I have sinned; my sin is my impatience. That is not my only sin, it is my greatest sin. Shattering the mirror of my consciousness into a million worthless shards and throwing these shards into the ocean, which does not care.
But no, I’ve decided that the only sin is hatred. That’s what feels right, and in that case, my impatience is innocent. I must be patient with my impatience. I will free myself in increments; I will treat my brain like a puppy. Now, now, I will say. Then, I will set my computer on fire. I will walk off into the desert with only the contents of my paper recycling and a handful of golf pencils.
On Monday I went to the Goodwill outlet with Sam. We call it “the bins”. The bins is like the ocean at the bottom of the great watershed of consumer goods. A thing becomes fashionable and then, after an appropriate amount of time, you will find it in piles at the bins, lumped together like debris in the tide. On Monday this item was printed rain boots. There were many printed rain boots, gathered in eddies, coated in mud.
The bins is literal bins, long plastic troughs on wheels lined up end-to-end in a great beeping warehouse. Everything looks as though it has been dropped a great distance from cranes. Electronics collect themselves, somehow, in great tangles by their cords, as if they have been tossed for months in the tide. I watched a man untangle an old clock radio from one of these giant jumbles- it was like a prize when he finally got it free.
The bins is full of poor working-class families, many of them immigrants, who line up expectantly, waiting for the newest bin to be wheeled from the depths of the warehouse. The other people at the bins are hipsters. The hipsters are like birds, picking scraps of fabric for their nests. They gather great quantities of clothing and mound it in long trains of shopping carts and push these carts out of the warehouse and into the bright cold day. They dump the clothing into the backs of their old subarus and drive it into the city, where it is inserted back into the watershed.
I am hypnotized by trash, by discarded objects, by the ethereal nature of value. I am one of these hipsters, but a less committed one. I lean over a bin and bury my arms to the shoulder in the curling irons, holiday decorations, and high-waisted eighties jeans that fit no-one. I sit in each overstuffed reading chair; I contemplate the gilded covers of the yellowed books. There are photo albums stuffed with vacation photos; there are stained lengths of hand-knit lace. There is everything, really, but all jumbled up, together, and worn by time. And written all over with stories that there would not be time in the world enough to record, or people enough to witness. By about half.
At the bins I found an old Pendleton shirt, the color of cedar boughs. I found a ski hat that says “hood river” on it. I found a weird vest, and a jacket that I might not like, and a small yellowed copy of “1984”. Sam found a big pile of things, including a lot of cashmere sweaters that were badly shrunken. Sam is a cashmere sweater librarian. Or a cashmere sweater rescue; she provides an alternative to kill shelters for unlovable cashmere sweaters. She is hoarding the sweaters until some future time, when they are needed again. When their rightful value is restored, in front of god and everybody.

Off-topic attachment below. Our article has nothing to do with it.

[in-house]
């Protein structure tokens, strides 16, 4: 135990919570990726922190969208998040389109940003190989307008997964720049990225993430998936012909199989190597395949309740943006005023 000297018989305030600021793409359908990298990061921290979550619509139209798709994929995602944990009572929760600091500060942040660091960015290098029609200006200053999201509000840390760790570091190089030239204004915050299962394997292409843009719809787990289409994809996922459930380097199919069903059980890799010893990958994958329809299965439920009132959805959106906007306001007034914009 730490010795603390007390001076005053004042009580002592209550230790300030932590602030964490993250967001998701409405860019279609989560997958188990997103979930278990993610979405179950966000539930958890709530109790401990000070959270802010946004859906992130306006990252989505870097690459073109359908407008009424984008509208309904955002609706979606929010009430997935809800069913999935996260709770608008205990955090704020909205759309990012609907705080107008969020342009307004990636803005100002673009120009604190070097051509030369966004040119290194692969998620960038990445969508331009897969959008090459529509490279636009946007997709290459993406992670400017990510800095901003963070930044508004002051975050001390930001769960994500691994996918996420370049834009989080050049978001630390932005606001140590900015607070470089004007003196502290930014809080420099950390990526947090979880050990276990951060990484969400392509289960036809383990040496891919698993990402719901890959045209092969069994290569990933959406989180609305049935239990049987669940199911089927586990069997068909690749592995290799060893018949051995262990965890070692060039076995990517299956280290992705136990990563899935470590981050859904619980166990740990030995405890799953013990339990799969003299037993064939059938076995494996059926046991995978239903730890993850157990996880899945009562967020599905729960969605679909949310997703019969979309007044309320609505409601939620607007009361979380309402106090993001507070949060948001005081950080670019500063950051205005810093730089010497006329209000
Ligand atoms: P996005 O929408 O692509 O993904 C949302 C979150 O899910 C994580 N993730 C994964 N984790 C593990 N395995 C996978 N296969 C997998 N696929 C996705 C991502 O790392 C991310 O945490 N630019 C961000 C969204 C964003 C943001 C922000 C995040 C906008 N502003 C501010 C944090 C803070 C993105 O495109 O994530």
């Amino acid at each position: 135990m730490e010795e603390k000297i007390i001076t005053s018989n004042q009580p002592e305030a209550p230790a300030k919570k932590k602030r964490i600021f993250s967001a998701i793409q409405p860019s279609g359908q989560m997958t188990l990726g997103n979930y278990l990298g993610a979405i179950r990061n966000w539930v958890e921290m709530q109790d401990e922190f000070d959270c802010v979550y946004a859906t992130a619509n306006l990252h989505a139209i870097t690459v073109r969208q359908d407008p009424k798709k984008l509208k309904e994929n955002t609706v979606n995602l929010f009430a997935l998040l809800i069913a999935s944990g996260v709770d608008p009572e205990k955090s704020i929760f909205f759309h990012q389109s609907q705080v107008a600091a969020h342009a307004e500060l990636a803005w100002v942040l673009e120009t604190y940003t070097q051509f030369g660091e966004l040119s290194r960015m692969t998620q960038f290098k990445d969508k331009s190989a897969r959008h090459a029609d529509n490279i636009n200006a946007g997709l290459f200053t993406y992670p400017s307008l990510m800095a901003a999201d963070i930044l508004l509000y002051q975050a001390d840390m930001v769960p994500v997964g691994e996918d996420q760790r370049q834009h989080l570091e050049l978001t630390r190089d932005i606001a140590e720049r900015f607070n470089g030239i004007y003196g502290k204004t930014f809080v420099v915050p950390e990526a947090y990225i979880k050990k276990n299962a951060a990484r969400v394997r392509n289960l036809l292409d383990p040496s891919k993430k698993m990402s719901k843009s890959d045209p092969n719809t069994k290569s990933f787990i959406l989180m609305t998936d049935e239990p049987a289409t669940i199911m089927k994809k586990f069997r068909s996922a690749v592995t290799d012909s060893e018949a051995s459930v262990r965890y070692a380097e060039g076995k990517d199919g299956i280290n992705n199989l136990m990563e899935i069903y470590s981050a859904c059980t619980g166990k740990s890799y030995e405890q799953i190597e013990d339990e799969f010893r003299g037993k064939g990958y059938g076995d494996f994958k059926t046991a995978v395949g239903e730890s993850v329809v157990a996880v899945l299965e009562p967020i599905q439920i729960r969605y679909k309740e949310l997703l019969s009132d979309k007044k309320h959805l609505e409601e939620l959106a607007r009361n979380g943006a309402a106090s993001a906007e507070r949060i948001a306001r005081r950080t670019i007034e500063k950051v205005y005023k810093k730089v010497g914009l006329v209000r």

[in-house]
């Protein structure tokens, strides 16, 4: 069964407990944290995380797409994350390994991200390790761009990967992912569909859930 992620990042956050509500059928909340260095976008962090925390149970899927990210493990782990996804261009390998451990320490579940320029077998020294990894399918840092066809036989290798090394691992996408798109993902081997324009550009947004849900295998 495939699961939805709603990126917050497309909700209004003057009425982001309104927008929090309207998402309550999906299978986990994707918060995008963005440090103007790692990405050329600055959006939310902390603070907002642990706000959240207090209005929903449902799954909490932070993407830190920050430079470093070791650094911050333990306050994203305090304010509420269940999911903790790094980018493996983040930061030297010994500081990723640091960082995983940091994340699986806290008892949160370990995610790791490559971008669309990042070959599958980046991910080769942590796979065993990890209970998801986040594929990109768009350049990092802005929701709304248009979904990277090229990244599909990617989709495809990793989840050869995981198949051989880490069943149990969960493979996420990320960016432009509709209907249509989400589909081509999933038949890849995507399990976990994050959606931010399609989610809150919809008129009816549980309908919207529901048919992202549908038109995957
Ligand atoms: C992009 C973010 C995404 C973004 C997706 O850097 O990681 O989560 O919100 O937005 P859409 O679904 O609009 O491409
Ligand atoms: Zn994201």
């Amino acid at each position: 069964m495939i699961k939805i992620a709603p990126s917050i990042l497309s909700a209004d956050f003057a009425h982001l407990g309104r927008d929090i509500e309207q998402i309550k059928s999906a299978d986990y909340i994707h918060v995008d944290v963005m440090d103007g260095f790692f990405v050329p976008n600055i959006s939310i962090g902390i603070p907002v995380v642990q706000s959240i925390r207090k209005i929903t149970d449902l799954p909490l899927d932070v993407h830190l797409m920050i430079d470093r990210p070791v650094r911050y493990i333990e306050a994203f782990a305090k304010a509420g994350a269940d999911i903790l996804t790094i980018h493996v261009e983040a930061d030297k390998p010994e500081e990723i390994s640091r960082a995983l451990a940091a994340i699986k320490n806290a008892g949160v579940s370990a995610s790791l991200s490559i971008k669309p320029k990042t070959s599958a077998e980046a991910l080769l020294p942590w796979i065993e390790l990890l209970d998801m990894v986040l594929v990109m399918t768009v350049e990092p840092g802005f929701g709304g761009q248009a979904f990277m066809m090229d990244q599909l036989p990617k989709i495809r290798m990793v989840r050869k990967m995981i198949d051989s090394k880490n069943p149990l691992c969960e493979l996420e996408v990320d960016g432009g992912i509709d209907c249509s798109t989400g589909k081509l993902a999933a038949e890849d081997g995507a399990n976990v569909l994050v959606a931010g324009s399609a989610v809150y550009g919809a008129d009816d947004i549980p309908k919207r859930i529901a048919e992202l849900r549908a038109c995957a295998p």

This week I have had a cold; today my cold is gone. What else happened? The weather has been freezing and today, the rain returned. Now we have freezing rain. I have been riding the emotional rollercoaster that is self-publishing for the kindle platform; it is difficult to be a writer and a publisher and a marketer, all at once; one must learn to take the long view; one must not jump to conclusions; one must have patience; one must be a great number of people who think in different ways. Of course I would trade it all for a traditional publishing contract, but who ever offered me that? I am going to feel sorry for myself for a moment here; I have submitted my writing hundreds of times and it has never been accepted for publication. Now I will be reasonable; the publishing industry is changing in huge ways that we are not yet able to comprehend; giant publishers do not see me because I am impossibly small; and to be honest I do not wish to commit marketing suicide via small press publication.
I think that I am fearless; I think that I can do it better. I am arrogant; I do not want to put my work in the hands of publishers who I see as peers.
And so the universe is laughing in my face, as my tiny paper boat braves the swells and storms of the Amazonian ocean, all alone. I will sink or I will not sink; if I do not sink then I will succeed; therein lies the suspense.
All of this is both fascinating and extremely meaningless.
But then, this is my blog; I owe nothing to you and you owe nothing to me; I take you along with me everywhere, like a little mouse. My pockets are full of gentle soft mice!
Also! I have changed the “theme” of my blog. Do you like it? I think it is beautiful, but the archives are hard to find. They are way down at the bottom, mounded together with all the little things that used to be in the sidebar. I am sorry for this. But it is beautiful, no? And the header is the Cincinnati Union Terminal Hobo Museum, from my book. I am going to do a post soon of photographs from the book. And in two weeks, there will be a second book. They are small books (the first is only 73 pages) but I am young, only 30 years old. My brain is not wrinkly enough yet to wrangle 200 page books. I could hobble one together, but it would be so poorly edited. As though I’d assembled it blindfolded. And the universe would never forgive me for that. I want to make beautiful things for you! So for now, the humble novella. At a discount price. And to be paid anything for my work, is a miracle! If you are a writer you know what I mean. Hallelujah.
Also, the bins- this is relevant!